If you have had cancer, you are never cured. At best, you are in a long-term remission that might last the remainder of your life. Today, after a year of cancelations and COVID, I finally, I saw my oncologist. Got all the blood tests. They didn’t mangle my veins. It was nice coming home without major bruising. Then, I called the doctor’s zoom number when I got home. We chatted.
I said I was fine. That whatever pain I had was from the unhealed area of my breast-bone following heart surgery, but it is definitely bones, not breasts. My breathing issues have to do with dust, dog hair, and pollen and are an old, old story dating back to childhood. No pains, no coughing, nothing growing — that I know about, anyway.
“It has been ten years since your surgery,” he said. “That’s an important date.”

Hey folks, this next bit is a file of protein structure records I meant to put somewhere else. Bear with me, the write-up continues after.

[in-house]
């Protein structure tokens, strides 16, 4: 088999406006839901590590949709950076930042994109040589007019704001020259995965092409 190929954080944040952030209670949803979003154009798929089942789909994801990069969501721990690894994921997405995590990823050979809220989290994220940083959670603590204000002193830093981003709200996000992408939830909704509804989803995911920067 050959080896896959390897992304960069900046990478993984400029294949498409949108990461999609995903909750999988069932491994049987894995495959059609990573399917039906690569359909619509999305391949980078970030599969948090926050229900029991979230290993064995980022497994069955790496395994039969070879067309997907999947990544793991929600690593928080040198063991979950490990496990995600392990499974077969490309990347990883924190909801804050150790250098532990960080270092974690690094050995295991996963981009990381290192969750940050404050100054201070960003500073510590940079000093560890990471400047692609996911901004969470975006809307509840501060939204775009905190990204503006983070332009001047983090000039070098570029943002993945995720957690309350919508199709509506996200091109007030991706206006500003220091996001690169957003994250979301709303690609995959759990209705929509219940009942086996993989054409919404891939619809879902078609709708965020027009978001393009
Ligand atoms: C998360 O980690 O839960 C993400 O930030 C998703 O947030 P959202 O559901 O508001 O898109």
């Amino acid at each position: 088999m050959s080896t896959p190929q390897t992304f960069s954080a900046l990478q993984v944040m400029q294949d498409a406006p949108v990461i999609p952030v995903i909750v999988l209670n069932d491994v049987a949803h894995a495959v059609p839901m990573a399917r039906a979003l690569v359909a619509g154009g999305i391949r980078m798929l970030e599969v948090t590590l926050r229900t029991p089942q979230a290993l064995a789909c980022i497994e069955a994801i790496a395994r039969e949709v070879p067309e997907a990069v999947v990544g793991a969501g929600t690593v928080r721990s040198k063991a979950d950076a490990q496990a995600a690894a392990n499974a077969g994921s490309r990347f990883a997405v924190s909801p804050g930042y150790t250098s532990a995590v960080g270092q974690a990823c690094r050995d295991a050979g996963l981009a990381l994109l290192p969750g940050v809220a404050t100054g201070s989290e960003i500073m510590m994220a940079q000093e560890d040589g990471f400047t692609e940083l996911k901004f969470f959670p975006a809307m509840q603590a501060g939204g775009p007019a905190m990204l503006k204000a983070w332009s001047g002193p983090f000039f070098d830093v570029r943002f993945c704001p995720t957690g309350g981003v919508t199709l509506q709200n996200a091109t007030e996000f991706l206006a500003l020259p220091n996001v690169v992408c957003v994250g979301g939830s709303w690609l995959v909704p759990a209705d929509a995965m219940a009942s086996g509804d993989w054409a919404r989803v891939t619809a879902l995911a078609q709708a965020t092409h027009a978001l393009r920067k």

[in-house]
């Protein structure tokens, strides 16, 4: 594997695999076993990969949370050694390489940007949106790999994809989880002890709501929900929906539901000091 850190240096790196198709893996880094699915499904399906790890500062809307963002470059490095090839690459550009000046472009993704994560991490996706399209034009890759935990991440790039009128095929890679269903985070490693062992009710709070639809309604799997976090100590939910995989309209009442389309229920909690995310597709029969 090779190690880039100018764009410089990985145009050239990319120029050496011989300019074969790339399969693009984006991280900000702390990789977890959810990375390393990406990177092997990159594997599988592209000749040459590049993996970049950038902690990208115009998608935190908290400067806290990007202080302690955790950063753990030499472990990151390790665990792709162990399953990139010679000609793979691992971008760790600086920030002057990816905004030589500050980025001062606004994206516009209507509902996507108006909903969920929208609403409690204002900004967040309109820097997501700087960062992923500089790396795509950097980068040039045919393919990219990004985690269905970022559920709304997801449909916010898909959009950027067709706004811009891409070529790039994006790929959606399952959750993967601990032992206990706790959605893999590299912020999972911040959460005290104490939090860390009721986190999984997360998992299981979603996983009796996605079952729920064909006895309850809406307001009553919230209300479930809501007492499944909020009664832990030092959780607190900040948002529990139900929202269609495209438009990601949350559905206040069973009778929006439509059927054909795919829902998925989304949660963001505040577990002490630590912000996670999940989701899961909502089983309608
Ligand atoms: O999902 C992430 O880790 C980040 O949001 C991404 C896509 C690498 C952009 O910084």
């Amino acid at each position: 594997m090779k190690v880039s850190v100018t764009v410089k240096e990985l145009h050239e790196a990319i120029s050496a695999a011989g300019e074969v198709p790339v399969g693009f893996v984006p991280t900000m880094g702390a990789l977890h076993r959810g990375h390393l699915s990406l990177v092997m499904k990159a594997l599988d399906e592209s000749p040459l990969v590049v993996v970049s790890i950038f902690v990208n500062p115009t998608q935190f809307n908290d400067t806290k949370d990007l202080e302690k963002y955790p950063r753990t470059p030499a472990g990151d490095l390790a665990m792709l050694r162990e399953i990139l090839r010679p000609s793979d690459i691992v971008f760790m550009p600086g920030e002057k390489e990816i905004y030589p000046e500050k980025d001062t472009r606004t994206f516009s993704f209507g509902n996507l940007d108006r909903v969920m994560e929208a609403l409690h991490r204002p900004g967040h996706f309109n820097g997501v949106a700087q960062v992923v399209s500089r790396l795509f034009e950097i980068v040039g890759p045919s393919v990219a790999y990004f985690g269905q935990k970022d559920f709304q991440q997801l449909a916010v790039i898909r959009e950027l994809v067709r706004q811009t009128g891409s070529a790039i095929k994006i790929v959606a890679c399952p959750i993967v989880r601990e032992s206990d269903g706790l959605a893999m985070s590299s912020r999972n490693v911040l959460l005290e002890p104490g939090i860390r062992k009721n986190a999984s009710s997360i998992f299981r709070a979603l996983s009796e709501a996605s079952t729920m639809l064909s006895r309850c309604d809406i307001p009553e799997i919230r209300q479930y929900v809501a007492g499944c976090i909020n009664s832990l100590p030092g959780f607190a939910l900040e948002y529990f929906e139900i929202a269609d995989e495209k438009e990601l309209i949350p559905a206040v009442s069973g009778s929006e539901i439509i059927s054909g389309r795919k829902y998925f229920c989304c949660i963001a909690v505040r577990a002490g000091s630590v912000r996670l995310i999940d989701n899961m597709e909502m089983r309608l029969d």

I nodded. “Yes. October 10, 2010. So last month was my ten-year anniversary.”
“You don’t have to come for regular checkups anymore,” he continued. “If you have any problems, are worried about something, you know where to find me. I will always see you. But you are now, officially, a survivor.”
We hung up the call and I thought about it. It’s six years since the heart surgery, but I’ll never get away from that. Too many spare parts inserted during the surgery. But at least one thing is — for now — finished. I’ve survived two breast cancers and major heart surgery, not to mention spine surgery and so many other surgeries. And amazingly, I’m still here. Be damned if I know how or why because I’ve been so close to death so many times and yet I am alive. So what I want now is to survive this pandemic and die in my own time, from one of the many chronic ailments I already have. One of them is bound to take me out sooner or later.
I’m counting on later.